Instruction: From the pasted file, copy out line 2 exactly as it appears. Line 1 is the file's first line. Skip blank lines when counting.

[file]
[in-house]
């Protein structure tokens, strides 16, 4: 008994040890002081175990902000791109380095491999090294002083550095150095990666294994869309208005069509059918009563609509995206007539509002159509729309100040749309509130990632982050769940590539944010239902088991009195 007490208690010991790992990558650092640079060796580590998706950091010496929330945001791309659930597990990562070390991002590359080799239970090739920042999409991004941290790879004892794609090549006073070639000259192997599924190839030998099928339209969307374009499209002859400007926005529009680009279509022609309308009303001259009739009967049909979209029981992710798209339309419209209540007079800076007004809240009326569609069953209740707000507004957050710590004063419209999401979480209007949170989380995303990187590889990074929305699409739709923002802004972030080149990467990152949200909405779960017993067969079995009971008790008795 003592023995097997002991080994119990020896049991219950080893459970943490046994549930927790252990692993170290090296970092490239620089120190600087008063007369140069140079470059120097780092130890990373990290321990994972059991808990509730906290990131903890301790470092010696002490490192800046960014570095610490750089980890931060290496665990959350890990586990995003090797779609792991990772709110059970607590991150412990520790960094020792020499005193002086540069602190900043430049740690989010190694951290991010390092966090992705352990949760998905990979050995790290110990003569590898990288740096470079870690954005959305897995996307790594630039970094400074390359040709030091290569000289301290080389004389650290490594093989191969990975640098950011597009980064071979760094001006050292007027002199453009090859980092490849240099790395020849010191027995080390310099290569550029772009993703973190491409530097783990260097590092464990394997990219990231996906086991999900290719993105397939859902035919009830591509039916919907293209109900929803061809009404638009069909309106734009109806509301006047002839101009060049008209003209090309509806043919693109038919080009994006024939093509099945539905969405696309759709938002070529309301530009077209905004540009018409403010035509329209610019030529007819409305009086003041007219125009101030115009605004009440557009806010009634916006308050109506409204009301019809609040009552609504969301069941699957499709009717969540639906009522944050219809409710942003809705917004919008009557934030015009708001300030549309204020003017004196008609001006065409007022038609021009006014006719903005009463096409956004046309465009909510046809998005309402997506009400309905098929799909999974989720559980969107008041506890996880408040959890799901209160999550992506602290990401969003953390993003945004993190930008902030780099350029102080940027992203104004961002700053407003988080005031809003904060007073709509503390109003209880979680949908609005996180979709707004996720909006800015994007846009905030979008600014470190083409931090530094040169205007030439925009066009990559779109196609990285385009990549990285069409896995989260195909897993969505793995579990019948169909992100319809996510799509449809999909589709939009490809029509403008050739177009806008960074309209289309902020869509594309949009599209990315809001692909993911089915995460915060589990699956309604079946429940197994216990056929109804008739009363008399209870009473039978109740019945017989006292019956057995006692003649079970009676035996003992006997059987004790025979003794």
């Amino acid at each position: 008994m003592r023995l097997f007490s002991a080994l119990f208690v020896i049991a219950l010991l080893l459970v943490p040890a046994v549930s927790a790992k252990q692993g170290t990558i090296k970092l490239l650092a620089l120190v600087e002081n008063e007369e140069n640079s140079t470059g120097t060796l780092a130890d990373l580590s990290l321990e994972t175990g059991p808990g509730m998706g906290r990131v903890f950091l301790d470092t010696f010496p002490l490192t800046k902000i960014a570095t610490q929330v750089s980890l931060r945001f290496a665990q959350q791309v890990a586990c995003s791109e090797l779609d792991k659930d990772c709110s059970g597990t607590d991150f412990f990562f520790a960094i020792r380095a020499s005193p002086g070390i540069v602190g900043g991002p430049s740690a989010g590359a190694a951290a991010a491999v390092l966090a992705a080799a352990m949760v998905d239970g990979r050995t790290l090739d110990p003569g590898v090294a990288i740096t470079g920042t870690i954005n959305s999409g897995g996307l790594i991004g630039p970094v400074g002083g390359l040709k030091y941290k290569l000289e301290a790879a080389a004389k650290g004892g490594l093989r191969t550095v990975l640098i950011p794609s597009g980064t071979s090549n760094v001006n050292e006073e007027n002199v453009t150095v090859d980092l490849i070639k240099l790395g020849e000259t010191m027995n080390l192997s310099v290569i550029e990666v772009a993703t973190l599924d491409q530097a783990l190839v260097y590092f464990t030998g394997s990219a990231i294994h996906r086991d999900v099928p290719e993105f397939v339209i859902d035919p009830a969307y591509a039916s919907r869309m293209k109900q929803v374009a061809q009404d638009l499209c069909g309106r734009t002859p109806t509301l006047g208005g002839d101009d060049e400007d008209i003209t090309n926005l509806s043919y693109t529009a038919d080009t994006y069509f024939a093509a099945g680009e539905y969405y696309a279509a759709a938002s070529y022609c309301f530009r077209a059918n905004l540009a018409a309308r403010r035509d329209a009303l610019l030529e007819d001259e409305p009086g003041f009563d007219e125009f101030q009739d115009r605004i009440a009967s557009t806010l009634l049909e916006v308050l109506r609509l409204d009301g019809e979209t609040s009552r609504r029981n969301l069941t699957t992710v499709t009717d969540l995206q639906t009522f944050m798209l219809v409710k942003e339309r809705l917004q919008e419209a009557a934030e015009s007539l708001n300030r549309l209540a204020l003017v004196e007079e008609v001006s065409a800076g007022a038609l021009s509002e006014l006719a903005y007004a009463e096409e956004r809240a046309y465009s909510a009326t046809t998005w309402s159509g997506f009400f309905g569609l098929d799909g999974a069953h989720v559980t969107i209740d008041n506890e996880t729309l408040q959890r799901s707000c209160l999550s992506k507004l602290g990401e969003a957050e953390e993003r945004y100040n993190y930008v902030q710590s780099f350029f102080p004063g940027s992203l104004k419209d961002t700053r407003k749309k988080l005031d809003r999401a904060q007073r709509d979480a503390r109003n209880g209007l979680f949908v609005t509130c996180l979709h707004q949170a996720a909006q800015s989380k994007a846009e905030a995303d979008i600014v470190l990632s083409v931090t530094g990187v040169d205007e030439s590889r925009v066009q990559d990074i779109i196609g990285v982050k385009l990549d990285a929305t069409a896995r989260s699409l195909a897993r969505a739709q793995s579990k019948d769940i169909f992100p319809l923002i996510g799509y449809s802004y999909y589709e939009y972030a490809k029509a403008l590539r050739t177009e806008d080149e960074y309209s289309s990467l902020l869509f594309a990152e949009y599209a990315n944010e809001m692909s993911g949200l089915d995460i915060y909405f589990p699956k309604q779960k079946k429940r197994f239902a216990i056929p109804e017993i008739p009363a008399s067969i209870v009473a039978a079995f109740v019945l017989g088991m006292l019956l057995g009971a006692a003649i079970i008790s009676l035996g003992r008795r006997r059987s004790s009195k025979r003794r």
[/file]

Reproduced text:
């Protein structure tokens, strides 16, 4: 008994040890002081175990902000791109380095491999090294002083550095150095990666294994869309208005069509059918009563609509995206007539509002159509729309100040749309509130990632982050769940590539944010239902088991009195 007490208690010991790992990558650092640079060796580590998706950091010496929330945001791309659930597990990562070390991002590359080799239970090739920042999409991004941290790879004892794609090549006073070639000259192997599924190839030998099928339209969307374009499209002859400007926005529009680009279509022609309308009303001259009739009967049909979209029981992710798209339309419209209540007079800076007004809240009326569609069953209740707000507004957050710590004063419209999401979480209007949170989380995303990187590889990074929305699409739709923002802004972030080149990467990152949200909405779960017993067969079995009971008790008795 003592023995097997002991080994119990020896049991219950080893459970943490046994549930927790252990692993170290090296970092490239620089120190600087008063007369140069140079470059120097780092130890990373990290321990994972059991808990509730906290990131903890301790470092010696002490490192800046960014570095610490750089980890931060290496665990959350890990586990995003090797779609792991990772709110059970607590991150412990520790960094020792020499005193002086540069602190900043430049740690989010190694951290991010390092966090992705352990949760998905990979050995790290110990003569590898990288740096470079870690954005959305897995996307790594630039970094400074390359040709030091290569000289301290080389004389650290490594093989191969990975640098950011597009980064071979760094001006050292007027002199453009090859980092490849240099790395020849010191027995080390310099290569550029772009993703973190491409530097783990260097590092464990394997990219990231996906086991999900290719993105397939859902035919009830591509039916919907293209109900929803061809009404638009069909309106734009109806509301006047002839101009060049008209003209090309509806043919693109038919080009994006024939093509099945539905969405696309759709938002070529309301530009077209905004540009018409403010035509329209610019030529007819409305009086003041007219125009101030115009605004009440557009806010009634916006308050109506409204009301019809609040009552609504969301069941699957499709009717969540639906009522944050219809409710942003809705917004919008009557934030015009708001300030549309204020003017004196008609001006065409007022038609021009006014006719903005009463096409956004046309465009909510046809998005309402997506009400309905098929799909999974989720559980969107008041506890996880408040959890799901209160999550992506602290990401969003953390993003945004993190930008902030780099350029102080940027992203104004961002700053407003988080005031809003904060007073709509503390109003209880979680949908609005996180979709707004996720909006800015994007846009905030979008600014470190083409931090530094040169205007030439925009066009990559779109196609990285385009990549990285069409896995989260195909897993969505793995579990019948169909992100319809996510799509449809999909589709939009490809029509403008050739177009806008960074309209289309902020869509594309949009599209990315809001692909993911089915995460915060589990699956309604079946429940197994216990056929109804008739009363008399209870009473039978109740019945017989006292019956057995006692003649079970009676035996003992006997059987004790025979003794």